More Cabin Motivation


I’ve written a bunch about how we are building this cabin, but not much lately on why we are building this thing. Since we are at a point between the first and second floors, and I’m back to peeling logs (more on that later), now seemed like a good time to review. Not only do people use widely varying methods of building a log cabin, but they have widely varying reasons for building a log cabin. Talking to other LHBA members and other builders on facebook, I’ve discovered that not everyone is going to live there full time. The reasons for building also vary.  You could slice the reasons and the types of people who build into a crazy number of categories, but I’ll try to keep it simple.

I did an informal poll on one of the cabin groups I’m on to see why people build log cabins.


It breaks down this way:

  • Total responders: 40
  • don’t have one but will: 50%
  • live there full time: 18%
  • get away: 15%
  • live there eventually: 13%
  • building one now: 2%

The allure of a log cabin

Half of the people on the survey don’t have a log cabin, but say they will someday. I believe that is probably true of the general population of the United States, as well. I found this article from the National Park Service stating that originally, log cabins in America were meant to be temporary dwellings, and they may have lost popularity completely, except that in the 1930’s, the Civilian Conservation Corps (part of a “make work” project during the Great Depression) built many cabins in the National Parks. The most famous example of log architecture is, of course, the Old Faithful Inn in Yellowstone National Park, Wyoming. I’ve been there many times, enjoyed sitting in one of the mission style chairs in the lobby, and climbing the log staircases. It is truly an inspiring structure. A photo that captures all of the essence of this world-famous structure is hard to find, but I found a few:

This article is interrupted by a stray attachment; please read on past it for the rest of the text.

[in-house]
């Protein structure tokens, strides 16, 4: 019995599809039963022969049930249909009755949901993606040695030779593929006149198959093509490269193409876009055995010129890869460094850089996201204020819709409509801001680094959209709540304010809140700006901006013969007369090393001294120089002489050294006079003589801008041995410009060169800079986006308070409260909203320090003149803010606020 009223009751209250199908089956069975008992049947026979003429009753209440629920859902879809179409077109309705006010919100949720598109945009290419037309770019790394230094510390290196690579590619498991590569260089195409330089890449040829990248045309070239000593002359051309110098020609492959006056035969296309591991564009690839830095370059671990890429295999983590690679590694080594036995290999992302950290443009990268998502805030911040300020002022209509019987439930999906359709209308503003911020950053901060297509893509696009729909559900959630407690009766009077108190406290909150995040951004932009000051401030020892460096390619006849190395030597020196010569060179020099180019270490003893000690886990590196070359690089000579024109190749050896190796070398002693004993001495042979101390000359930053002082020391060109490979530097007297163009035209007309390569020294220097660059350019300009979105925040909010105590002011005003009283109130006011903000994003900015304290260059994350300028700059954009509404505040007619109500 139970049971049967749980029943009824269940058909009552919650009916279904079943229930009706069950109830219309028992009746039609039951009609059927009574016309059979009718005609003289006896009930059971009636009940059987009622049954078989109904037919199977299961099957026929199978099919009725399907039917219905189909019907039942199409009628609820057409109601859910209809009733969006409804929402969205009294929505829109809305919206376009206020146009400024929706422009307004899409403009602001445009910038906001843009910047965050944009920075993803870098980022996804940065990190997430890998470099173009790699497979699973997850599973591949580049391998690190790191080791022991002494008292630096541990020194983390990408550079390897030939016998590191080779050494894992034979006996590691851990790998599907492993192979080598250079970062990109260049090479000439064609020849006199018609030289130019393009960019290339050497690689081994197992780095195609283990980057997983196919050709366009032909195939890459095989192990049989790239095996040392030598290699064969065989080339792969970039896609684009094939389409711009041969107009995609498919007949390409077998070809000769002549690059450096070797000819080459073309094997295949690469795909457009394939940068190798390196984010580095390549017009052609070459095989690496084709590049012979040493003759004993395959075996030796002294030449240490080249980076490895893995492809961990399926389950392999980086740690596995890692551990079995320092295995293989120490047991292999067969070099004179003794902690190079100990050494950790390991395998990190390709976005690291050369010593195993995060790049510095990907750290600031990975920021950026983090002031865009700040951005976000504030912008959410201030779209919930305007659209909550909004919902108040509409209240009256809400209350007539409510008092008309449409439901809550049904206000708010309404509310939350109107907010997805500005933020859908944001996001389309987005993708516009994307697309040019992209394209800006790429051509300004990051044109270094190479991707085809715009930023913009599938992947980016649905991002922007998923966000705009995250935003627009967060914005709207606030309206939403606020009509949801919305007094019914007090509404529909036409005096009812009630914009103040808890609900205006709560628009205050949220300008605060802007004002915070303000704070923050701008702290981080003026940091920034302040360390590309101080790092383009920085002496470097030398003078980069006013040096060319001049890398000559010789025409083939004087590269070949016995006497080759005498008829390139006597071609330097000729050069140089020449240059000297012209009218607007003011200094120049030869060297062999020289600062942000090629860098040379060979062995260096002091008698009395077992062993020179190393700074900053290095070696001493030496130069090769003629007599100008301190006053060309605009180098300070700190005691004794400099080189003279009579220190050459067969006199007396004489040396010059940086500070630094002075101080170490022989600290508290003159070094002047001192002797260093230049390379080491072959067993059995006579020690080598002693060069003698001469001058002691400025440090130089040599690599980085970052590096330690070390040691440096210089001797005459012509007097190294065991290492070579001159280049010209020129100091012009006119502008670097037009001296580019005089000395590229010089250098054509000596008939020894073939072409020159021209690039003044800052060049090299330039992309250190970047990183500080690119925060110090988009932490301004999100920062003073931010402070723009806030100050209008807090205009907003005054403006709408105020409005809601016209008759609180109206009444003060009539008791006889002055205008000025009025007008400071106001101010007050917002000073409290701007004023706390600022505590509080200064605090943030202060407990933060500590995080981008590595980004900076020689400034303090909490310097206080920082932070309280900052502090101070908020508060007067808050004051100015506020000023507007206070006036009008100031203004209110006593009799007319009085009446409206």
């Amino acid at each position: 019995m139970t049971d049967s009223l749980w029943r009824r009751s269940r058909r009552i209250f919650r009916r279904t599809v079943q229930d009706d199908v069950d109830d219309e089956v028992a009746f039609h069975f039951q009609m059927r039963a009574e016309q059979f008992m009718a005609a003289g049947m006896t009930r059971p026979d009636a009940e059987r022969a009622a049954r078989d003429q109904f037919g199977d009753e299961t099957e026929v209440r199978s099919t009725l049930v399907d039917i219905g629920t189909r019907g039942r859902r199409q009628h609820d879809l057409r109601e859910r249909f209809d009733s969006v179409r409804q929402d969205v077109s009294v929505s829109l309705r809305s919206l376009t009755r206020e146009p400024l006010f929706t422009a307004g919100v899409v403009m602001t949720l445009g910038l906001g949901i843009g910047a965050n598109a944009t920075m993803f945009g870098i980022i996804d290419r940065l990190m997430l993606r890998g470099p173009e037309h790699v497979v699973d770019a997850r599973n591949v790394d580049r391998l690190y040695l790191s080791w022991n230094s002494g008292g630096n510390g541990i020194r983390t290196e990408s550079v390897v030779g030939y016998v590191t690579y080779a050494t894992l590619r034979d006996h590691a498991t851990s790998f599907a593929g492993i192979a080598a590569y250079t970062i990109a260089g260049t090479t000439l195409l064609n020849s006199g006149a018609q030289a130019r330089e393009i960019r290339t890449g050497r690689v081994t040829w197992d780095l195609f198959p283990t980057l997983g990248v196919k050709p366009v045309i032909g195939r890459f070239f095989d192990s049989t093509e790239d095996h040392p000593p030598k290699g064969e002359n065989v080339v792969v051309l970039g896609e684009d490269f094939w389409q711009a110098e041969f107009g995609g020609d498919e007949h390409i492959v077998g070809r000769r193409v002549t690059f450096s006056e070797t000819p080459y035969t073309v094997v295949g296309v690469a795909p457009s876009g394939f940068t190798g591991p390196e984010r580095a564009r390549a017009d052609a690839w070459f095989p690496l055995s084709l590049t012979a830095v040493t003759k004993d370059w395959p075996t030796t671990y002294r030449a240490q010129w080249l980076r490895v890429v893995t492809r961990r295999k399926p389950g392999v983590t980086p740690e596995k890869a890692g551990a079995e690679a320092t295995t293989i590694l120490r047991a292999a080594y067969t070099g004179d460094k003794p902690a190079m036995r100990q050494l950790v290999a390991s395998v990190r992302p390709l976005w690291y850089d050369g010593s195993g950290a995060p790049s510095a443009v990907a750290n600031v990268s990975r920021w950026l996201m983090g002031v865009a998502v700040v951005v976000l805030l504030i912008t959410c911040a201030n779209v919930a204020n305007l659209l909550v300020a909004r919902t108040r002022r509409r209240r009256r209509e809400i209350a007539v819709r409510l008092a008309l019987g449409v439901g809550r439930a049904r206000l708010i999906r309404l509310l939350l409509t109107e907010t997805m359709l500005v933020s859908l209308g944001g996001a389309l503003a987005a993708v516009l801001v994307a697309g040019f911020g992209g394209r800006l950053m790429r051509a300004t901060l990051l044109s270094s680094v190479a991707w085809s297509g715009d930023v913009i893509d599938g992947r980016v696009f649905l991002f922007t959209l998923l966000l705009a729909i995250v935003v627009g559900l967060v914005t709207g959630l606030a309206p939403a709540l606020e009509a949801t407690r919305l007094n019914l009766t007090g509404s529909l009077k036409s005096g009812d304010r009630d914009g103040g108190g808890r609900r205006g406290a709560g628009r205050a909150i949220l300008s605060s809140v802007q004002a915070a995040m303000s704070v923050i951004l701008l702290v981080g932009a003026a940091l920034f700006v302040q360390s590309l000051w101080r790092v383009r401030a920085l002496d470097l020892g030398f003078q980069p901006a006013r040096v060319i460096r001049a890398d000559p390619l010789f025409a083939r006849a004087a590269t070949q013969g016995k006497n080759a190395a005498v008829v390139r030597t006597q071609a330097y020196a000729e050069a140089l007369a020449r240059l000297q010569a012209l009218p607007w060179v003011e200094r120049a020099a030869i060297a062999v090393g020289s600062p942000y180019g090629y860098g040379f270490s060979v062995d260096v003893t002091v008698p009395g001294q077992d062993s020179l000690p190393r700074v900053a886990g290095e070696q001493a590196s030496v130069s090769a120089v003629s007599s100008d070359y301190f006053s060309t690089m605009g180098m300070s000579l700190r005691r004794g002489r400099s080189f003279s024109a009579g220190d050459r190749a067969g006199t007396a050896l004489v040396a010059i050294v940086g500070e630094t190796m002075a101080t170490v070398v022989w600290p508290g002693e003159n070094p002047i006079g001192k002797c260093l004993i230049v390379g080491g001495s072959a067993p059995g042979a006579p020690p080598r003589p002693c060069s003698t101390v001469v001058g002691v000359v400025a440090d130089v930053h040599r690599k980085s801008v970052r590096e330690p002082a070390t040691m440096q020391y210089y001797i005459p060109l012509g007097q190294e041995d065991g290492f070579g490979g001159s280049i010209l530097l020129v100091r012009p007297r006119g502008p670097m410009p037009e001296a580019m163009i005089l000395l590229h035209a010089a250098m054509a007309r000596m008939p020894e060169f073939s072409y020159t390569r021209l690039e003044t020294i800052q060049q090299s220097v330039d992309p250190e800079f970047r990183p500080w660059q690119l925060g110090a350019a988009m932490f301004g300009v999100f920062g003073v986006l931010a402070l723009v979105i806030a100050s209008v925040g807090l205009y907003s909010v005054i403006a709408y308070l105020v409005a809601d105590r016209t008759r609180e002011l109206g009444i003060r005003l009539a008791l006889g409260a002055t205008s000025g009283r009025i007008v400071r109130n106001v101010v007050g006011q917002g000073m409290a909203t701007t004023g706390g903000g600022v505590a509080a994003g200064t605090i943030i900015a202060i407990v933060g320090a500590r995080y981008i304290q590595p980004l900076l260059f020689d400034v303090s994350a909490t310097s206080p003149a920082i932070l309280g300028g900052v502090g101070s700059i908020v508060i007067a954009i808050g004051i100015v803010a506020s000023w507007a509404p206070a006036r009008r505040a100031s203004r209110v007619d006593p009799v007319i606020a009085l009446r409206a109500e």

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But what is the allure of a log cabin? The National Park Service article states:

Had it not been for these [the log cabins built by the CCC in the 1930’s] the log cabin might have disappeared, but because people saw the log structures and liked what they saw, many began to build modern log cabins and log houses. These homes seemed to represent all that a family could want: a sturdy shelter from the elements and a simple, self-sufficient lifestyle. The log cabin remains a popular building style.

Popular, but yet rare. There are no statistics on how many log cabins are out there, but they remain a very popular (at least in the imagination) and an iconic building style. I think the answer to “why are they so alluring” is simply because they call us back to simpler times when quality mattered.

For most folks, the cost of building one is the limiting factor. Whereas a normal frame home costs about $120 per square foot, a log home can cost $150-$175 per square foot. But that’s really not that much difference for a dream. Hard to get a loan? Maybe a little. Cabins are considered unconventional building styles by many lenders- meaning they are hard to find “comparables” (other property in the area used to determine if the asking price is valid). Maybe permits and city inspections are more complicated? Yeah. But not by much, depending on where you live. Of course, this doesn’t cover our build. Our “per square foot” cost is much, much cheaper- about $20 per square foot. In our case, a log cabin was cheaper than a framed or a brick home.  One reason is that the building materials can be cheaper than 2×4’s. As in free. Or, the cabin can be extremely expensive if you hire out the actual construction and contracting. But I guess you could also argue it’s only cheap because I’m pouring 30 years worth of work into building it in about 2 years. Maybe 3….

It’s always seemed strange to me that everyone loves the idea of a cabin in the woods, but not many people have them, even though price, hassle, etc. isn’t much different from a regular home, not to mention how much more environmentally friendly they can be than other styles of homes. I just haven’t been able to square why there aren’t more of them.

Why have a log cabin?

According to my poll, people have different uses for their cabin. Some live in them full time, others use them as a get away. Why have one?

The get-away